Are Energy Drinks Fatally Caffeinated?

One family is suing an energy drink maker after a 14-year old died soon after consuming the caffeinated beverages.

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Marty Katz / Redux / The New York Times

Wendy Crossland with a picture of her daughter, Anais Fournier, who died last year of cardiac arrest, in Hagerstown, Md., Oct. 22, 2012.

One family is suing an energy drink maker after a 14-year old died soon after consuming the caffeinated beverages.

In the last three years, five people died after downing highly caffeinated Monster Energy drinks, according to information released by the U.S. Food and Drug Administration (FDA). The agency has not confirmed that the energy drinks were directly responsible for the deaths, but the voluntary reports to the FDA are part of 37 adverse events sent in by the public involving Monster drinks. The agency says it is investigating any potential health risks associated with the caffeine content of these beverages.

(MORE: New York Lawmakers Investigate Energy Drink Claims)

Parents of 14-year-old Anais Fournier filed a lawsuit against Monster Energy claiming the caffeine in the company’s drinks killed their daughter. Fournier reportedly consumed two 24-oz. Monster Energy drinks in 24 hours and her autopsy attributed her death to “cardiac arrhythmia due to caffeine toxicity.”

The lawyer for Fournier’s family, Kevin Goldberg, obtained the adverse event reports collected by the FDA’s Center for Food Safety Adverse Event Reporting System under the Freedom of Information Act. Fournier had an underlying heart condition, but Goldberg told the New York Times her physician had not advised her to curb caffeine use or activity.

MORE: Do Energy Drinks Lead to Alcohol Abuse?

According to the Times, between 2004 to June of this year, the FDA received reports of five deaths linked to Monster, an additional death related to another energy drink, as well as other side effects such as stomach pain, vomiting and abnormal heart rates linked to energy drinks, which include Monster and brands like Red Bull and Rockstar. Bloomberg reports that emergency room visits involving the beverages have soared 10-fold between 2005 and 2009.

In response to the lawsuit, Monster Energy spokesman Evan Pondel said in a statement:“Over the past 16 years Monster has sold more than 8 billion energy drinks, which have been safely consumed worldwide. Monster does not believe that its beverages are in any way responsible for the death of Ms. Fournier. Monster is unaware of any fatality anywhere that has been caused by its drinks.”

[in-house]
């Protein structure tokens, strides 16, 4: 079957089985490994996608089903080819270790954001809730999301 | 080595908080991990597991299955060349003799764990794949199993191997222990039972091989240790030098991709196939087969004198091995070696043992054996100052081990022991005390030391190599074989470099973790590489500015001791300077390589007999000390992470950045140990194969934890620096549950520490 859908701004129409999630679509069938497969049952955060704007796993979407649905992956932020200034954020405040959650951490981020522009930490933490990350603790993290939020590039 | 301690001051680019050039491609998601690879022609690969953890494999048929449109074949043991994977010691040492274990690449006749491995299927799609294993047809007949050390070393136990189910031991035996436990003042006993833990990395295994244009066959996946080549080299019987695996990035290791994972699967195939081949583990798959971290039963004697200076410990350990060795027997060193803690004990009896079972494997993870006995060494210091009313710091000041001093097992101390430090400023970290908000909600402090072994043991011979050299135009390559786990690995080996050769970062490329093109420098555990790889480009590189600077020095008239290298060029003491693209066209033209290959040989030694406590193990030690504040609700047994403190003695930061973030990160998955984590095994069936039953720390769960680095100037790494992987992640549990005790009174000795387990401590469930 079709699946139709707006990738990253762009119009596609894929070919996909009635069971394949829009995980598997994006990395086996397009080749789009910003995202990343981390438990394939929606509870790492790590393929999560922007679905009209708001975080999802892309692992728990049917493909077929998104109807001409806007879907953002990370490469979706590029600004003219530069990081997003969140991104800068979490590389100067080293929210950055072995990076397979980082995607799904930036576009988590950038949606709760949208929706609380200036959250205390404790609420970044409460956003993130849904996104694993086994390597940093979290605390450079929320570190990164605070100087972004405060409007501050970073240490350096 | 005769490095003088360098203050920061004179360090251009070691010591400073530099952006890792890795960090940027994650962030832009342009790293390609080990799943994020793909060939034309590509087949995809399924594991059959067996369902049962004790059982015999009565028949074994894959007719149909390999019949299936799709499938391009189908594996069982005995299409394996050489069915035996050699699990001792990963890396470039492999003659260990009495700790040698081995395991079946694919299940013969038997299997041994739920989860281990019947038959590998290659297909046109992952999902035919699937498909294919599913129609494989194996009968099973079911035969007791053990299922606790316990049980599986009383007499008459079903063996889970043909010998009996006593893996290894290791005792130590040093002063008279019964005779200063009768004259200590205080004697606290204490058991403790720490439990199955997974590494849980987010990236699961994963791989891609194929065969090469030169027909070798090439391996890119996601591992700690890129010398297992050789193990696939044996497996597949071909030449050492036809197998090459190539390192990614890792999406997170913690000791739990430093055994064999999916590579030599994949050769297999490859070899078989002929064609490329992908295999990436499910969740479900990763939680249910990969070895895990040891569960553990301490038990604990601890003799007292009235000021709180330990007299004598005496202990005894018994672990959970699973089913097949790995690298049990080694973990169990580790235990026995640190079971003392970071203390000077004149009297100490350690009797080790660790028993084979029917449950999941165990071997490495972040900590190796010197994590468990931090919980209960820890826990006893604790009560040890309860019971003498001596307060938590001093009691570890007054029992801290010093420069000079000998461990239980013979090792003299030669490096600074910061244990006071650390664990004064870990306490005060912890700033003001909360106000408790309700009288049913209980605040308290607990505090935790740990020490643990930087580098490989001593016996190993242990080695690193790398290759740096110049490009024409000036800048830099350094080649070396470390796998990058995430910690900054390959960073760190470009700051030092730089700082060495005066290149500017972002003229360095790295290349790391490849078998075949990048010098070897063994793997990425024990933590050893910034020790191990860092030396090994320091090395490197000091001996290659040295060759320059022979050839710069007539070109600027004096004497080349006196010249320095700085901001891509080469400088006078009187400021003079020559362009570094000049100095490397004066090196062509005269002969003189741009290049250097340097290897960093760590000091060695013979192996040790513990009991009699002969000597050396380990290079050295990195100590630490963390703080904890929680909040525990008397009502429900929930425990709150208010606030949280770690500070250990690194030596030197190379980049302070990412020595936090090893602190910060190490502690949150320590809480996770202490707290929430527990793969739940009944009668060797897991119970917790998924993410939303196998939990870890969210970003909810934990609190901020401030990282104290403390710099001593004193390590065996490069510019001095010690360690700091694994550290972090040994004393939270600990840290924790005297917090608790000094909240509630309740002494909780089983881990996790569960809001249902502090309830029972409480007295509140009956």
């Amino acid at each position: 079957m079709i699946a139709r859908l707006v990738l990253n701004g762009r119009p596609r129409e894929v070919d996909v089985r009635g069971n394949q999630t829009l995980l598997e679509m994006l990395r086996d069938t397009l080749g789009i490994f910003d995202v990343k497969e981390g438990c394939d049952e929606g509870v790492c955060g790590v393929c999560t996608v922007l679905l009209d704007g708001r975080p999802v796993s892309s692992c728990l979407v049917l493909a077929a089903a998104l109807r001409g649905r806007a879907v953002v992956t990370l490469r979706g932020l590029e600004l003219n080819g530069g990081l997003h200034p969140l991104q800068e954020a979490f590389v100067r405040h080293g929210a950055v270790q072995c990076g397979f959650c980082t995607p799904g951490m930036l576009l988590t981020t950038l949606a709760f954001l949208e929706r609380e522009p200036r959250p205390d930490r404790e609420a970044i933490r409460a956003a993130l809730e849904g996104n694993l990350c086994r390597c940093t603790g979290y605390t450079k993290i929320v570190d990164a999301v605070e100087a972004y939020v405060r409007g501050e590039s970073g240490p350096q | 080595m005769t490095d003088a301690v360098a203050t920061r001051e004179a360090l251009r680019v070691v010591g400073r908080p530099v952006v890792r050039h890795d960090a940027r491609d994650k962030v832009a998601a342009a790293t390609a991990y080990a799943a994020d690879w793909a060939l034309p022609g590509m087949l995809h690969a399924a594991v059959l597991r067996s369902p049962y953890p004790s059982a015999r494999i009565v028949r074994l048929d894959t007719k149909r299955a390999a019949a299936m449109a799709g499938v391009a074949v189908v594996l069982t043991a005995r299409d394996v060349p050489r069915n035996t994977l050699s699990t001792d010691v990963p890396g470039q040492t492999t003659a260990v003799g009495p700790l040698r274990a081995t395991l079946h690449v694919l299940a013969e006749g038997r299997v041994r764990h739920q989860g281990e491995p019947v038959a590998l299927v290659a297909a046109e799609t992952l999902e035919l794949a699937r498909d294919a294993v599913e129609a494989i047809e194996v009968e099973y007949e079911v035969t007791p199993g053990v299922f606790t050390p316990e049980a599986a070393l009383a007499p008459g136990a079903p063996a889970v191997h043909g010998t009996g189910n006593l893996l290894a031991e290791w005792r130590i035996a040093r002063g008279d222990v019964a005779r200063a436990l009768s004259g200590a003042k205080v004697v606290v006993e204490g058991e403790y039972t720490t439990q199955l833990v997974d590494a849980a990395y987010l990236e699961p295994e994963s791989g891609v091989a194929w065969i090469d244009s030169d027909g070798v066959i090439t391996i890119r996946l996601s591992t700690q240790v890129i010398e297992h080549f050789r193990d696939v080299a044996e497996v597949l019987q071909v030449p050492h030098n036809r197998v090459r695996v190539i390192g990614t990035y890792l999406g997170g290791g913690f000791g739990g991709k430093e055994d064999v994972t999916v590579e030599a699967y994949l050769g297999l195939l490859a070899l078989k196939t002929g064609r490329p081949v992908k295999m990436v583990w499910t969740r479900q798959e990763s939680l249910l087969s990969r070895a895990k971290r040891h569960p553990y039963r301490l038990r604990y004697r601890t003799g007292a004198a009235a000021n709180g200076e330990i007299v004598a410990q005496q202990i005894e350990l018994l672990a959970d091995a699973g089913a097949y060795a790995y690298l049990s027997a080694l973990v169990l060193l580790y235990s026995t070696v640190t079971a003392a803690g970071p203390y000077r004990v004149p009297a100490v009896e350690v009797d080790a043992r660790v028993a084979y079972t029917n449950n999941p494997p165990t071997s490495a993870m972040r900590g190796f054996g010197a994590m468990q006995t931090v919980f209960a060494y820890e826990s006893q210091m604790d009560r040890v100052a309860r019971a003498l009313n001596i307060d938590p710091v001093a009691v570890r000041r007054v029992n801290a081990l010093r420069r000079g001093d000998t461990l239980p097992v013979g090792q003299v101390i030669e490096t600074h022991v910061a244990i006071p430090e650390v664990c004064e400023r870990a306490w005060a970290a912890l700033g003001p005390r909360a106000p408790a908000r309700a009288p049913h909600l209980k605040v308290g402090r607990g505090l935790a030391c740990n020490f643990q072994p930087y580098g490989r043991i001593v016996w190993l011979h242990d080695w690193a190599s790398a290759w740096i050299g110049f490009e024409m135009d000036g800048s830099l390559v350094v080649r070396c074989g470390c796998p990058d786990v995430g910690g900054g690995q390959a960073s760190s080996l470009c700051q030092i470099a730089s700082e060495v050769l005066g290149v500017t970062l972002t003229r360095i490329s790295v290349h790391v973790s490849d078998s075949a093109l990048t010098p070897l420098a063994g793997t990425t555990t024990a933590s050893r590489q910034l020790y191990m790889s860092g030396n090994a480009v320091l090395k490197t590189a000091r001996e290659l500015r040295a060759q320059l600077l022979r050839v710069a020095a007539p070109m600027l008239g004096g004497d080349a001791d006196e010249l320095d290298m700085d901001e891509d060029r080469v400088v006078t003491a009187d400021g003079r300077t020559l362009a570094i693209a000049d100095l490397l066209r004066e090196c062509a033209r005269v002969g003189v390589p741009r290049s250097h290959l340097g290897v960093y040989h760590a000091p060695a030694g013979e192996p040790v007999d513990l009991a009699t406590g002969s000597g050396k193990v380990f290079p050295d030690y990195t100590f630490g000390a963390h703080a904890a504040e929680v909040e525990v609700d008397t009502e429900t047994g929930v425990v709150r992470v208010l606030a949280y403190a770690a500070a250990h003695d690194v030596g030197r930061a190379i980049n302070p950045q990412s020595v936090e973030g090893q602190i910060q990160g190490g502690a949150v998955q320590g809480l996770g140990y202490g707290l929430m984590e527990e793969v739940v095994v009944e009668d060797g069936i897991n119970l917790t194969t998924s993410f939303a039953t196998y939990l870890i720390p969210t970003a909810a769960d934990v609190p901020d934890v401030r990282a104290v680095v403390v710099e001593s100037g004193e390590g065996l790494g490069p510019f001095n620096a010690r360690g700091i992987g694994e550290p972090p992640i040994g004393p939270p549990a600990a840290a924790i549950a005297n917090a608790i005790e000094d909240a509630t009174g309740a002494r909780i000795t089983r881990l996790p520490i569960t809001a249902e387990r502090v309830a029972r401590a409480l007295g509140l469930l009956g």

(MORE: Energy Drinks May Harm Health, Especially for Children)

The FDA says that because the adverse reporting system is voluntary, the agency cannot rule out other potential causes of death, such as health conditions or drug or alcohol use. But the system is often a harbinger of potentially harmful ingredients in food or beverages; in this case, the reports are prompting calls for the FDA to take a more rigorous look at the amount of caffeine included in energy drinks. Currently, the FDA does not require the amount of caffeine in a product to be listed on the food label. Since caffeine is not considered a nutrient, it only needs to be listed under ingredients if it is added to a food. Energy drinks aren’t regulated under FDA guidelines because they are sold as dietary supplements. And if they did fall under the FDA’s authority, the beverages would far exceed the levels that the agency considers safe — the FDA allows sodas to contain 71mg of caffeine per 12 oz., and requires makers to prove safety of any higher amounts. Energy drinks can contain anywhere from 160mg to 500 mg of caffeine per serving, according to the FDA.

Illinois Democratic Senator Richard J. Durbin, however, has pushed the agency to enforce caffeine levels in energy drinks as well as investigate potential dangers from additives in the beverages. In August, New York attorney general Eric T. Schneiderman also began probing energy drink makers over how faithfully they disclose all their ingredients to consumers.
The challenge for these efforts will be to find a threshold for defining toxic levels of caffeine in foods or beverages. Toxicologists told ABC News said that 5g to 10g of caffeine can typically cause death, but other factors, such as a person’s weight, pre-existing medical conditions and medication use, can bring that level down. It just remains to be seen whether that threshold comes anywhere close to levels reached by drinking several servings of energy drinks.

29 comments
michealhussy121
michealhussy121

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MarcoJaramillo
MarcoJaramillo

I drink a 16oz red bull almost everyday its bad and I should stop but to tell you the truth if I died from it that would be my fault it all depends on weather you give a rats butt

MarcoJaramillo
MarcoJaramillo

Look if you drink an energy drink your well aware of the risk if you die its on you I feel bad for her but its was her fault plain and simple

ScandinavianGold
ScandinavianGold

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RachelRamirez
RachelRamirez

Oh right, AND ir's an ENERGY DRINK, not some drink to be "downed" and it's supposed to give you ENERGY! I that means start moving when you are drinking these things not sitting on your butt all day and think oh this is going to give me energy so i can  get through the rest of this show NO! It was meant for people on the go that need a boost! And at 14 wouldn't you think they would have enough energy with out having to drink one of these.. I love MONSTER I have been drinking them for 10 years.. it's the parents fault she is dead Because monster has always had their label stating who shouldn't drink their product. what ever case close in my book!